While Lanthimos and other like minded artists are free to make whatever movies they want, this group of filmmakers appear completely unaffected and uninterested in these events and display little inclination that they are prepared to confront the complex artistic challenges, and potential rewards, that these events pose for writers, dramatists and filmmakers. Alps tell us nothing about love, loss, grieving or other human emotions. Characters and events are cold constructs and animated by a jaundiced view of the human condition.
A sensitive and optimistic work
Director Philippe Falardeau’s Monsieur Lazhar, which is set in contemporary Montreal, is also about the loss of loved ones and emotional healing. By contrast to Alps, director Falardeau’s film is a sensitive and optimistic work that convincingly explores how its central protagonists overcome their problems and help each other to heal.
The 90-minute French-language feature centres on the plight of young school children traumatised by the death of their troubled teacher who had committed suicide at their school, and the difficulties facing the replacement teacher, Bashir Lazhar, a newly-arrived Algerian refugee. Lazhar (skilfully played by Algerian-French comedian Mohamed Fellag) discovered soon after reaching Canada that his wife, a teacher and writer, and their children, had been burnt to death in Algeria in a targeted political killing.
Lazhar not only has to overcome this tragic loss—and his sense of guilt for having left Algeria without them—but also how he can reach Simon (Émilien Néron) and Alice (Sophie Nélisse), the two most traumatised children in the class.
At the same time, Lazhar has to endure the frustration of navigating his way through the immigration bureaucracy in order to secure refugee status in Canada. While the students are puzzled and amused by his Algerian French and his old-fashioned teaching methods, Lazhar is eventually able to make an emotional connection.
Developed from Bashir Lazhar (2002) Évelyne de la Chenelière’s one-character play, Falardeau has made an unsentimental but genuinely humane work, skilfully revealing the complexities of the central characters’ lives and emotions. It avoids the usual the “teacher and students make good” clichés and has a healthy disrespect for Canadian education and immigration authorities. Sydney Film Festival audiences rightly voted it the most popular film at this year’s event.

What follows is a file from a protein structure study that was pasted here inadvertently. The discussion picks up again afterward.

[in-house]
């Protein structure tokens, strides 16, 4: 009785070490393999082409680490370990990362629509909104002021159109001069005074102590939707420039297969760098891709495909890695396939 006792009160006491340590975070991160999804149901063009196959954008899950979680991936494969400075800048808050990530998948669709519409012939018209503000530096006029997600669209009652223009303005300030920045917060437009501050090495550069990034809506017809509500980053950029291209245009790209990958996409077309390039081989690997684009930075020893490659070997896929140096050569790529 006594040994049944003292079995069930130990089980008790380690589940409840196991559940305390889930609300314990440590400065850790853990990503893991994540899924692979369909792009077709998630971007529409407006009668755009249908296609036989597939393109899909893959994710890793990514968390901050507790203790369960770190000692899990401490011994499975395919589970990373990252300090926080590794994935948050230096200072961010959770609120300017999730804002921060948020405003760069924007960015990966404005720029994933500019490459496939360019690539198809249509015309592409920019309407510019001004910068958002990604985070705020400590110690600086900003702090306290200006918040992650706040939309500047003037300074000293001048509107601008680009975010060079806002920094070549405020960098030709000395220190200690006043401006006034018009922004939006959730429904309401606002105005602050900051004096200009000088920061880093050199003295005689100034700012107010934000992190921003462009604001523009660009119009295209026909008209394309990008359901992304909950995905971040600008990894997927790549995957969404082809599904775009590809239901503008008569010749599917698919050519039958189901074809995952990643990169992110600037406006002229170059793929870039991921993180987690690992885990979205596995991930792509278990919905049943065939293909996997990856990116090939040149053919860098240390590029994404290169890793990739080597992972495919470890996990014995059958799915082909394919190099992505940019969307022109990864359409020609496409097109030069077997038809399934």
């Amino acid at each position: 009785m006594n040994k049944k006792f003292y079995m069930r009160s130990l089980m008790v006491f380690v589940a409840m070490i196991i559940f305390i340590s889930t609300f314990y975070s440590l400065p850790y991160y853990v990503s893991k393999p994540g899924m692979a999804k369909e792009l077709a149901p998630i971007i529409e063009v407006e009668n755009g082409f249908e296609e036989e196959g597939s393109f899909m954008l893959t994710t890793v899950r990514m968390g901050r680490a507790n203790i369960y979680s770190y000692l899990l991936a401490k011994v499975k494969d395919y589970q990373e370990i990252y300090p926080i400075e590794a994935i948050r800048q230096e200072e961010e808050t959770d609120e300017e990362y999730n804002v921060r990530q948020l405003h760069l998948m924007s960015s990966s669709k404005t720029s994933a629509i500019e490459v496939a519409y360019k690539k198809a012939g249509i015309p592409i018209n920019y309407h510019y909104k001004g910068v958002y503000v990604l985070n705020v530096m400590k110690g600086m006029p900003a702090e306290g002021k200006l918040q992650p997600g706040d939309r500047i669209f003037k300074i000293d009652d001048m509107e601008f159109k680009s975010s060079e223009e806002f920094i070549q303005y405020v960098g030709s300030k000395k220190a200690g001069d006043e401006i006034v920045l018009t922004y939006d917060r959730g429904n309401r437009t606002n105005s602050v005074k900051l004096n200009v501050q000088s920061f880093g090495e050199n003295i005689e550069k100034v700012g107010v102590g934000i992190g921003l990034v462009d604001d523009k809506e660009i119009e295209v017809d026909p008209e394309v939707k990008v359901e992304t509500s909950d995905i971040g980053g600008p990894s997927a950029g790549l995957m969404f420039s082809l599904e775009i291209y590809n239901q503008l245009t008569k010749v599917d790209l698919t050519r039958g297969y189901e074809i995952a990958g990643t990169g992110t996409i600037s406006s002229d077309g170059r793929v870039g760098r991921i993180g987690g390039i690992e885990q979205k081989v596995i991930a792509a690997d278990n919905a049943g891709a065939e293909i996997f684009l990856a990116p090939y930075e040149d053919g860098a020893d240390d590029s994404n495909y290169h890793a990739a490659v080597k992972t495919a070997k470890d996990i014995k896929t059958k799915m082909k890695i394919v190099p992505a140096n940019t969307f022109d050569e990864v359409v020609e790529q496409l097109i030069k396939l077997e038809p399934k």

Some of the other competition features—their strengths and weaknesses—will be discussed in festival reviews.
Sexual repression and its consequences
One of the noteworthy movies screened this year but not in competition was Oliver Hermanus’s Beauty, an assured and unsettling work. Shirley Adams, the director’s first feature, explored the plight of a working class Cape Town woman, whose entire life revolved around the care of her severely paralysed and suicidal adult son. Hermanus’s latest movie is about emotional denial and sexual repression and its consequences.
Its central character is Francois (Deon Lotz), a mid-40s Afrikaner, former soldier, and relatively successful owner of a small timber company in the South African regional city of Bloemfontein. Economically comfortable and on the surface a happily married man with adult children, Francois is unable to come to terms with his homosexuality, which is anathema in the middle-class and conservative Afrikaner community in which he lives. He engages in secretive homosexual orgies with other men from the regional city, all of them in denial. “Gays and blacks” are banned from these gloomy gatherings.
While Francois’ is able to suppress his inner emotions and maintain appearances to some extent, his daughter’s wedding brings him into contact with Christian (Charlie Keegan), the handsome, 23-year-old son of an old army friend. Francois is besotted and begins a desperate and tragic attempt to secure the young man’s affections. When his overtures are predictably rejected, Francois erupts with shocking violence.
Beauty is a slow-paced and troubling work with entirely convincing characterisations and an extraordinary performance by Deon Lotz. The first few minutes of the daughter’s wedding contain some striking cinematography and perfectly capture Francois’s infatuation with Christian. In one media interview Hermanus described Francois’s repressed emotional state as “apartheid of the mind.” (See: “Filmmaker Oliver Hermanus discusses Beauty”)
To be continued